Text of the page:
Excluding federal funds, the state budget passed by the Legislature and signed by the Governor in 2011 required $2.954 billion in revenues extracted from the Vermont economy through taxes, fees, fines, assessments, settlements, etc. and deposited into various state funds. Such funds include the general fund, transportation fund, education fund, state health care resource fund, and special fund among others. For the 2016 budget, the current fiscal year, the comparable amount extracted from the Vermont economy is $3.607 billion, an increase of 22.1 percent or $652.6 million. Further, the Governor and Legislature have yet to resolve a pending $40 million deficit in the 2016 budget. The increase of $652.6 million alone equates to $1,040 for every man, woman and child in Vermont.
This 2011 to 2016 spending increase of 22.1 percent compares to state population growth of just 3/10ths of one percent, inflation growth totaling 7.7 percent and estimated gross state product (GSP) growth of 15.4 percent. Thus we now have a state budget serving about the same number of people as in 2011 but costing Vermont's economy and taxpayers $652.6 million more. If state spending had grown by even the most robust comparative indicator cited above, GSP at 15.4 percent, our government would be spending $197.7 million less and Vermont's families and businesses would have $197.7 million more in their pockets to save for retirement or a child's education, invest in their homes or businesses, support aging parents, pay bills or simply enjoy the benefits of their own labors.
The above $652.6 spending increase is beyond dispute. One can go to this Joint Fiscal Office link, scroll to page 32 and calculate this increase for oneself.
Yet, many advocates and political leaders and some news reporters and editorial writers somehow look past the inconvenient truth of $652.6 million in new spending to declare that state spending has actually been cut, even slashed. While some specific areas have been reduced, a routine occurrence in most every budget cycle, the facts show that state spending has grown by a staggering and unsustainable amount over the past 5 years.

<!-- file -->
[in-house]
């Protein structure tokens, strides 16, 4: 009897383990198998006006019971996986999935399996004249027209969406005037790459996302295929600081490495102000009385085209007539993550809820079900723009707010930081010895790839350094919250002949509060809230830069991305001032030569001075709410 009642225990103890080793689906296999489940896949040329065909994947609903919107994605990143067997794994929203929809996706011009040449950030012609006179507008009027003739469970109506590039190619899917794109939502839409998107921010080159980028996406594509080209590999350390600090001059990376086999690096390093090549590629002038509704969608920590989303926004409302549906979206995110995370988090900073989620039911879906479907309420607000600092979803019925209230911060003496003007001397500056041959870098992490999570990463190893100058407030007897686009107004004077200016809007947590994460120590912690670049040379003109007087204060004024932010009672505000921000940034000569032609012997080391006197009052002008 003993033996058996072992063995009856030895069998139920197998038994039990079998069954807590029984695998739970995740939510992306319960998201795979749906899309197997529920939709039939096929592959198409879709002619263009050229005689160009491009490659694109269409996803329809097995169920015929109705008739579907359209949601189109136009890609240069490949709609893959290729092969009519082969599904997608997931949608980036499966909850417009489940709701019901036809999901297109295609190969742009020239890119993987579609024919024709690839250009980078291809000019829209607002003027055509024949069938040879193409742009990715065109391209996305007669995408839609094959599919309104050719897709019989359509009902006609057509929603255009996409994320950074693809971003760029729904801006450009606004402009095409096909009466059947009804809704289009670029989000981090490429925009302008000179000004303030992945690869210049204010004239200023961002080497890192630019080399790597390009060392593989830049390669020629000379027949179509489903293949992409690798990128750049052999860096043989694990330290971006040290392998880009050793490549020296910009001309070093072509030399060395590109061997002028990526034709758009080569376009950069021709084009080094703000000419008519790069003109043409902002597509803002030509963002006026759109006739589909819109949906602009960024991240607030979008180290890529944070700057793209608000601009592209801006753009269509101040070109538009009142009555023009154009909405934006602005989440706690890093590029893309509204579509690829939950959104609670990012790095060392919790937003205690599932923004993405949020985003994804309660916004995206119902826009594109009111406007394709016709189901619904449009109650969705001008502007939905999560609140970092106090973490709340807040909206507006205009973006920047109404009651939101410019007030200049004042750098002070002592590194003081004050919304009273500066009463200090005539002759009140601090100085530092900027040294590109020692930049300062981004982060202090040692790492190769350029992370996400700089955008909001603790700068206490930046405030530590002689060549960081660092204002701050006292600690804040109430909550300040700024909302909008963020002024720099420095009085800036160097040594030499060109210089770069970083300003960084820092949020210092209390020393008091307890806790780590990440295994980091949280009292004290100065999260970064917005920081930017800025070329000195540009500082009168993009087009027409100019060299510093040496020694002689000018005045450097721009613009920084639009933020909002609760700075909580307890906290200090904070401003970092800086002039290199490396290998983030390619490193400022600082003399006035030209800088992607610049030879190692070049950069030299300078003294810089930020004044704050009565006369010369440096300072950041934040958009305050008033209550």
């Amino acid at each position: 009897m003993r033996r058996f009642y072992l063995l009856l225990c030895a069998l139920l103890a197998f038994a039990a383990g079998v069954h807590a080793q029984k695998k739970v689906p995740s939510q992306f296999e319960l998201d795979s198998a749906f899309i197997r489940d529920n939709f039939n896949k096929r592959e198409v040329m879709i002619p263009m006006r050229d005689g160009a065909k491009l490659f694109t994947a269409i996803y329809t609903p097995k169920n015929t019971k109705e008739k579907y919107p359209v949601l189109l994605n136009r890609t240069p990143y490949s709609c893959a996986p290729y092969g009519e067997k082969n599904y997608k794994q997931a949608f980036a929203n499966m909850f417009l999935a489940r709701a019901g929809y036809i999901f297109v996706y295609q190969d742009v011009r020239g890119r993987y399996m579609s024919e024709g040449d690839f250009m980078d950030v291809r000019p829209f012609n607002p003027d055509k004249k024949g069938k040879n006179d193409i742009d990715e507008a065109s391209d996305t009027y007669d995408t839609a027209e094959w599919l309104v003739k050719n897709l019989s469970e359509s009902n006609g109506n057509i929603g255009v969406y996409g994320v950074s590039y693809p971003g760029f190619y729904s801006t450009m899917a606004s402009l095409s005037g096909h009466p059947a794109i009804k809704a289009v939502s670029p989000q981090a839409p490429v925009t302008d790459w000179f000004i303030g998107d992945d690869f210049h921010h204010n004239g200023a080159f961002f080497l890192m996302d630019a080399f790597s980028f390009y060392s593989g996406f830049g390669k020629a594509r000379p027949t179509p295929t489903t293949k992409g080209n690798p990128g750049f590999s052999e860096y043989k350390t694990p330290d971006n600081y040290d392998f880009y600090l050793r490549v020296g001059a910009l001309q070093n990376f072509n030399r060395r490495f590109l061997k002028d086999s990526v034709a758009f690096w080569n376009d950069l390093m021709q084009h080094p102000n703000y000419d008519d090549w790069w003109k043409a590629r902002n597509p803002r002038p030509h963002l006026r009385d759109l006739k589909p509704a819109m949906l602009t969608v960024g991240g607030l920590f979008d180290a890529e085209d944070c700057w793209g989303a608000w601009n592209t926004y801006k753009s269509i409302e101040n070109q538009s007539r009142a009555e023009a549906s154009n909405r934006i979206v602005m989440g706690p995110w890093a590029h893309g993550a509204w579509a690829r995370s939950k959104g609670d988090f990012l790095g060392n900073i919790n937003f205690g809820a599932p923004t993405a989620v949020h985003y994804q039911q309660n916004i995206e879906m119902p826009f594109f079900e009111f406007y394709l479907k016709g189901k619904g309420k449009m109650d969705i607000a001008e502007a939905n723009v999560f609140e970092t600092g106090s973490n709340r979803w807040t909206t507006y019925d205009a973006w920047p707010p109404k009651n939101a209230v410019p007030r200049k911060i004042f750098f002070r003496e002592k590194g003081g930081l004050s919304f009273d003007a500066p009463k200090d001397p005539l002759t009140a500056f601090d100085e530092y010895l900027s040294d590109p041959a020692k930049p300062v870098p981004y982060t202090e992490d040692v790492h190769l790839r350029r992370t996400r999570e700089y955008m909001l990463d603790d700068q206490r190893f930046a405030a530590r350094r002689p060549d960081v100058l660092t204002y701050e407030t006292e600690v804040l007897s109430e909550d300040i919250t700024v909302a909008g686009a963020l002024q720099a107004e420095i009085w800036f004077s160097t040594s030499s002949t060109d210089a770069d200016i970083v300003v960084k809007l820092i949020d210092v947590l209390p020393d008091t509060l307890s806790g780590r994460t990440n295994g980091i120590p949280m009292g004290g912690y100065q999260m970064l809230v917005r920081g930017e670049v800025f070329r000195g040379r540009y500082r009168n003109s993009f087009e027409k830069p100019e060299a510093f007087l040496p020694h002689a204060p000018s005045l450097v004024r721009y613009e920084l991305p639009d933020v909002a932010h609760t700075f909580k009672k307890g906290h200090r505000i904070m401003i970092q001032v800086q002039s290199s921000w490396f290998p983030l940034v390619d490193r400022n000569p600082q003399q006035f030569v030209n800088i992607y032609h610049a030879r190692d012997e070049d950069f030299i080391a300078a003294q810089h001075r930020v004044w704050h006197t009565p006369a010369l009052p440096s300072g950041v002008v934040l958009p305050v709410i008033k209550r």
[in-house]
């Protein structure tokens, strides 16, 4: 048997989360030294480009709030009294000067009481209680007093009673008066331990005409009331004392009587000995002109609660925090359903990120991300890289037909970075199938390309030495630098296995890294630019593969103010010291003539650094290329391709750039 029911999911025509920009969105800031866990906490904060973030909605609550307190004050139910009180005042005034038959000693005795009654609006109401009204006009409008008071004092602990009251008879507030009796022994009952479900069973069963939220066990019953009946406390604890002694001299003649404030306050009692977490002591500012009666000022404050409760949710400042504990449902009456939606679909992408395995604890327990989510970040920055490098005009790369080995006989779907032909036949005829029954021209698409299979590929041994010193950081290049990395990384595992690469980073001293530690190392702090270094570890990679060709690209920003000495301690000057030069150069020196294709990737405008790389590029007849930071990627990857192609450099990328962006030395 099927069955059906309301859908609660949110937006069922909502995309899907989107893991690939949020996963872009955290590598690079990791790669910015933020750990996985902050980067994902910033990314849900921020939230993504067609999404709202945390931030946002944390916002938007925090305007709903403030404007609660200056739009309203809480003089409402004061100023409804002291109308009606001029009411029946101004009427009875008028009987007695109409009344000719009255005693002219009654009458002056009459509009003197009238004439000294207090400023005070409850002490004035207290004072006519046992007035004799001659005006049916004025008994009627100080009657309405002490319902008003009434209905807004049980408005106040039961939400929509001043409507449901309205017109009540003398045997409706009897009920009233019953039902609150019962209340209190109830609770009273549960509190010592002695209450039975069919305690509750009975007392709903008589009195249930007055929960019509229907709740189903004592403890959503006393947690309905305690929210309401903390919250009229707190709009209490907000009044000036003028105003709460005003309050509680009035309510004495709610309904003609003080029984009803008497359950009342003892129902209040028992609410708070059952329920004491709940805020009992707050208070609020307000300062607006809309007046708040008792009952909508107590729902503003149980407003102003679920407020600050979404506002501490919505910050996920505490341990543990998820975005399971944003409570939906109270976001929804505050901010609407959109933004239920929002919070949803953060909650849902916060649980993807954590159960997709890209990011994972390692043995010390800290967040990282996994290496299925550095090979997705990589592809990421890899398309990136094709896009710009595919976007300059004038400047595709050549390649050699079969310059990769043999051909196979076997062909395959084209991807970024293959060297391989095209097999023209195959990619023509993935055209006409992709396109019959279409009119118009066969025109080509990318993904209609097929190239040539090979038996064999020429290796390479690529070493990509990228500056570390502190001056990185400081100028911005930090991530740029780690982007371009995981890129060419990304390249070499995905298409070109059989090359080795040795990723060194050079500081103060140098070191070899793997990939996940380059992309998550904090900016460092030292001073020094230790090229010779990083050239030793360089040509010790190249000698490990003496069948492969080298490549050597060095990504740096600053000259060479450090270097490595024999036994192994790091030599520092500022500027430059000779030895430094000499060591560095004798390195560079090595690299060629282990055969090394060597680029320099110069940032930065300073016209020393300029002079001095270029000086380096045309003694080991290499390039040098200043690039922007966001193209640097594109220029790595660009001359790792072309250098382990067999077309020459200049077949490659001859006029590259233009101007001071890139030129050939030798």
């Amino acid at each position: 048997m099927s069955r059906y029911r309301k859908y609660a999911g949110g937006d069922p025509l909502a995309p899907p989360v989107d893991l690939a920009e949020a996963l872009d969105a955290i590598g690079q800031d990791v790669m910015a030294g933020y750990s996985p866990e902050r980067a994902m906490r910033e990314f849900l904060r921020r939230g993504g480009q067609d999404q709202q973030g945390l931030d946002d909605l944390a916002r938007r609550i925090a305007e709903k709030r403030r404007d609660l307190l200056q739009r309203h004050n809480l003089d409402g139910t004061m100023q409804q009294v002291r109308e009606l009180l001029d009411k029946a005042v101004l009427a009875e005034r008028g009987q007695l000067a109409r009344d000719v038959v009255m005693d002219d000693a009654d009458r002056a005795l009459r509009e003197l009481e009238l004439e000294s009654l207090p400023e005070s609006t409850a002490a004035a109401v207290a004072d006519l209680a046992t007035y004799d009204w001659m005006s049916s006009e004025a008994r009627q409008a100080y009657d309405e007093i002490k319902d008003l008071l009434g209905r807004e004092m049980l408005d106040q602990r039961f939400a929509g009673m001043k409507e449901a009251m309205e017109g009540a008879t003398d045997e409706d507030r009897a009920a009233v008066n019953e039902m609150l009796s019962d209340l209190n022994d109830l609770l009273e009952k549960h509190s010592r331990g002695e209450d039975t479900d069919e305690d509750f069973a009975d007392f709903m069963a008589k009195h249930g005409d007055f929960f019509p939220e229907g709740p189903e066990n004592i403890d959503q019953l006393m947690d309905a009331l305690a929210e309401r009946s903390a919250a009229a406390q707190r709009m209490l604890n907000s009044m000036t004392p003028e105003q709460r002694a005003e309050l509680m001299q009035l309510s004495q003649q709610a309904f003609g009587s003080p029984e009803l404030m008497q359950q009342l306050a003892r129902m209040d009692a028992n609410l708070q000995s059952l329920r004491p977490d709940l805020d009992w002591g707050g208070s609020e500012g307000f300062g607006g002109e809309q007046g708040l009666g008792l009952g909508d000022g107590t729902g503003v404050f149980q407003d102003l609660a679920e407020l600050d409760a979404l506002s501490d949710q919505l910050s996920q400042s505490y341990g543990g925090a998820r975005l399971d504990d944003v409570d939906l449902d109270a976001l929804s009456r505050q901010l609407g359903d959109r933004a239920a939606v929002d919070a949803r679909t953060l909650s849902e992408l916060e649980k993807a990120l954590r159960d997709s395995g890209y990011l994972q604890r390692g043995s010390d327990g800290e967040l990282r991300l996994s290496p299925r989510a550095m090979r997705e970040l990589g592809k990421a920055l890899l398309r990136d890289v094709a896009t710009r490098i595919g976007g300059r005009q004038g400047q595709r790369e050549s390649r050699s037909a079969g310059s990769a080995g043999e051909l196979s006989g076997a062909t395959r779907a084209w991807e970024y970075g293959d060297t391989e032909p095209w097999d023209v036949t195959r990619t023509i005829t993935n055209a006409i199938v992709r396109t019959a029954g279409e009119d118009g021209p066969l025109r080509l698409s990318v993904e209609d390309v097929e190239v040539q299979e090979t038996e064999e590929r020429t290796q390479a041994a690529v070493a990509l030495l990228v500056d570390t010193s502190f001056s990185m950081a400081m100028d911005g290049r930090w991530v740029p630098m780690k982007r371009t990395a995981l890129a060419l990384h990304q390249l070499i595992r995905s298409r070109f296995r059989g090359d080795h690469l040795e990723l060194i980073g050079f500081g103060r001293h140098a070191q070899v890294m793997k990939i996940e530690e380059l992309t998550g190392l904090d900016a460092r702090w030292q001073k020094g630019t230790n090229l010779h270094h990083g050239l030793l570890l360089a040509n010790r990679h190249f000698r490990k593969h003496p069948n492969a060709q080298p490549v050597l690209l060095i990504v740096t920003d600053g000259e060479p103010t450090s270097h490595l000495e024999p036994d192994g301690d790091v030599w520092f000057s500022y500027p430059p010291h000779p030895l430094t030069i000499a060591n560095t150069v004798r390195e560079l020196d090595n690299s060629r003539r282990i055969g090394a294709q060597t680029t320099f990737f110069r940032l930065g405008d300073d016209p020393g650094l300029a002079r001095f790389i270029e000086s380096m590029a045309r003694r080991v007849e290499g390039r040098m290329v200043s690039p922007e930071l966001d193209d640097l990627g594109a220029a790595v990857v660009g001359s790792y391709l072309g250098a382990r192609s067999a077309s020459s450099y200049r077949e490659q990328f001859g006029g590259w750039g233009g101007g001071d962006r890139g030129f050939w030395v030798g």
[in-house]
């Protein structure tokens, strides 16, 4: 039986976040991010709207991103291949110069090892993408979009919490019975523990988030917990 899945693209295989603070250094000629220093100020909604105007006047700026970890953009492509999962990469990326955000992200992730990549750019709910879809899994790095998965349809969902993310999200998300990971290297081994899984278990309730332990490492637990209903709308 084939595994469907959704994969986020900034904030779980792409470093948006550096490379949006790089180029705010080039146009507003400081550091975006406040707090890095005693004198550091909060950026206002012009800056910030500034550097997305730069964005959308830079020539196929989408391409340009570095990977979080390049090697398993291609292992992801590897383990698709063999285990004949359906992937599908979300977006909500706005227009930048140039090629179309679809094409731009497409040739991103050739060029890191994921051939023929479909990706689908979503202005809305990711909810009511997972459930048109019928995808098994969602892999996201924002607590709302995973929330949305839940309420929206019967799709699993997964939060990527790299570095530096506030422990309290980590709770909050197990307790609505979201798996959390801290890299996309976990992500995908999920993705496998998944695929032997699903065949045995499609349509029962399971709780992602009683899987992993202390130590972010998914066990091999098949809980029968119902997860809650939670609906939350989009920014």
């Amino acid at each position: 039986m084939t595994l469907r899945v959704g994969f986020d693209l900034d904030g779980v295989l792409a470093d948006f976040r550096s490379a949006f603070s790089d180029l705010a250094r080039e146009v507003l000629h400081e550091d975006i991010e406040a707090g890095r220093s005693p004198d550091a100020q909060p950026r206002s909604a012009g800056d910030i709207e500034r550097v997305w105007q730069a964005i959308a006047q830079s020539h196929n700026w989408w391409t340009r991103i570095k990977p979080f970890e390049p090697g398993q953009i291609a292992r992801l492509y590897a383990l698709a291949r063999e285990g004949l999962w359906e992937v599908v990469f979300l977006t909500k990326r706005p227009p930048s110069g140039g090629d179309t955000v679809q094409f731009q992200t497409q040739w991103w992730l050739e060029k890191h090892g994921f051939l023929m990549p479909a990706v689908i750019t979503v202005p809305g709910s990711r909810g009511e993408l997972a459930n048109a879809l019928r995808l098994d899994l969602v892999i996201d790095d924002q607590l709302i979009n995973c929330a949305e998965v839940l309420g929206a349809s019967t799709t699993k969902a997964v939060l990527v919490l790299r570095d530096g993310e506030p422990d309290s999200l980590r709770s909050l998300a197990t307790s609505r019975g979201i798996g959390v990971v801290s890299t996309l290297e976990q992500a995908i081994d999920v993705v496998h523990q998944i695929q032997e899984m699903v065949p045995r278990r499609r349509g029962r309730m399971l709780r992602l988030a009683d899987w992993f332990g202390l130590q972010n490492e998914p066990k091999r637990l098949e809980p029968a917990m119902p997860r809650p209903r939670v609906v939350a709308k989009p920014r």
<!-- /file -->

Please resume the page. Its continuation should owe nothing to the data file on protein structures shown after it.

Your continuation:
Obviously these increased costs of our state government are not precisely distributed on a per capita basis. Some pay more and some pay less. As examples, Vermont's income tax is relative progressive, our sales tax includes exemptions that cushion the tax for some, and others receive income sensitivity benefits that lower the property tax or earned income tax credits that bolster the rewards of employment. However it's certain most everyone is paying more today to support state government's 22.1 percent spending increase. The Legislature's widely respected Blue Ribbon Tax Structure Report in 2011 came to the following conclusion:
"The Commission's work indicates that everyone pays taxes. This is most evident if one considers total tax contribution. Total tax contribution is the cumulative amount each taxpayer pays in state taxes considering all types of taxes, including income, sales, and property taxes. Remarkably, Vermont's taxes are distributed rather evenly across income classes when considering income, sales, and property together."
When examining total tax contributions for 2007, the Commission found that across income classes, Vermonters pay between 8 percent and 10 percent of their income in state taxes with middle income taxpayers paying at the higher rate. Given the $652.6 million increase over the past five years, it's likely most taxpayers are paying more of their income today. Further, in the face of numerous state government failures, from Vermont Health Connect to Act 46 to annual "budget gaps", it's likely most taxpayers would agree that a good portion of the $652. 6 million would have been better managed and used more beneficially if left in taxpayers' pockets.
This commentary is by Tom Pelham, formerly finance commissioner in the Dean administration, tax commissioner in the Douglas administration, a state representative elected as an independent and who served on the Appropriations Committee, and now a co-founder of Campaign for Vermont.